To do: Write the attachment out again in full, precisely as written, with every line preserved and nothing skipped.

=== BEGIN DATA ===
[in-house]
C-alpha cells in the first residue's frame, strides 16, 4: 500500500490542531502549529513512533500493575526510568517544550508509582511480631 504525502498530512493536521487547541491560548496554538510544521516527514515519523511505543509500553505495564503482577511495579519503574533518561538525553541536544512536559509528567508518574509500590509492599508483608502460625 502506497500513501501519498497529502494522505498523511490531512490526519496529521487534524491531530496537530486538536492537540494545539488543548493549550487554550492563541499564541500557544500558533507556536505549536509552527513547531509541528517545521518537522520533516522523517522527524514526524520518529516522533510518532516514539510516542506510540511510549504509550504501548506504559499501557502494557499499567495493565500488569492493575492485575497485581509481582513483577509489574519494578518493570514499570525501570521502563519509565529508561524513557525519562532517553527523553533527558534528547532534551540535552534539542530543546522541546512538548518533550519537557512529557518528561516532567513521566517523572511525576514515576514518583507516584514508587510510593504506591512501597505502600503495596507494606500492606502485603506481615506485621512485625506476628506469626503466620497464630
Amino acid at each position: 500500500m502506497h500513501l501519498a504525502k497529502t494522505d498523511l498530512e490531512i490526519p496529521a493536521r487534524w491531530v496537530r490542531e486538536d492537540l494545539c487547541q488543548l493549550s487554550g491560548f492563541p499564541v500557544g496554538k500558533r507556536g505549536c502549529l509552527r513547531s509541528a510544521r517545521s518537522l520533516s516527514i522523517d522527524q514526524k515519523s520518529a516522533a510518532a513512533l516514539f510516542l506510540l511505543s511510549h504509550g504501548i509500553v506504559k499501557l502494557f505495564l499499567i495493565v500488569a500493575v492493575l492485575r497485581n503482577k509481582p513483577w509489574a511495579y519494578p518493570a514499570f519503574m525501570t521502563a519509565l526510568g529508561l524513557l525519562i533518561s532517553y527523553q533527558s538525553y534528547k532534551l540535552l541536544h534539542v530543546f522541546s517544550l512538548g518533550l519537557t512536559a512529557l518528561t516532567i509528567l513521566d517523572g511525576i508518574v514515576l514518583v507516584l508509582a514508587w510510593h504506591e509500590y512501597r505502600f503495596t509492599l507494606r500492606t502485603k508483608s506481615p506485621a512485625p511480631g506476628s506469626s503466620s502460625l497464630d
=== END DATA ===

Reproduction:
[in-house]
C-alpha cells in the first residue's frame, strides 16, 4: 500500500490542531502549529513512533500493575526510568517544550508509582511480631 504525502498530512493536521487547541491560548496554538510544521516527514515519523511505543509500553505495564503482577511495579519503574533518561538525553541536544512536559509528567508518574509500590509492599508483608502460625 502506497500513501501519498497529502494522505498523511490531512490526519496529521487534524491531530496537530486538536492537540494545539488543548493549550487554550492563541499564541500557544500558533507556536505549536509552527513547531509541528517545521518537522520533516522523517522527524514526524520518529516522533510518532516514539510516542506510540511510549504509550504501548506504559499501557502494557499499567495493565500488569492493575492485575497485581509481582513483577509489574519494578518493570514499570525501570521502563519509565529508561524513557525519562532517553527523553533527558534528547532534551540535552534539542530543546522541546512538548518533550519537557512529557518528561516532567513521566517523572511525576514515576514518583507516584514508587510510593504506591512501597505502600503495596507494606500492606502485603506481615506485621512485625506476628506469626503466620497464630
Amino acid at each position: 500500500m502506497h500513501l501519498a504525502k497529502t494522505d498523511l498530512e490531512i490526519p496529521a493536521r487534524w491531530v496537530r490542531e486538536d492537540l494545539c487547541q488543548l493549550s487554550g491560548f492563541p499564541v500557544g496554538k500558533r507556536g505549536c502549529l509552527r513547531s509541528a510544521r517545521s518537522l520533516s516527514i522523517d522527524q514526524k515519523s520518529a516522533a510518532a513512533l516514539f510516542l506510540l511505543s511510549h504509550g504501548i509500553v506504559k499501557l502494557f505495564l499499567i495493565v500488569a500493575v492493575l492485575r497485581n503482577k509481582p513483577w509489574a511495579y519494578p518493570a514499570f519503574m525501570t521502563a519509565l526510568g529508561l524513557l525519562i533518561s532517553y527523553q533527558s538525553y534528547k532534551l540535552l541536544h534539542v530543546f522541546s517544550l512538548g518533550l519537557t512536559a512529557l518528561t516532567i509528567l513521566d517523572g511525576i508518574v514515576l514518583v507516584l508509582a514508587w510510593h504506591e509500590y512501597r505502600f503495596t509492599l507494606r500492606t502485603k508483608s506481615p506485621a512485625p511480631g506476628s506469626s503466620s502460625l497464630d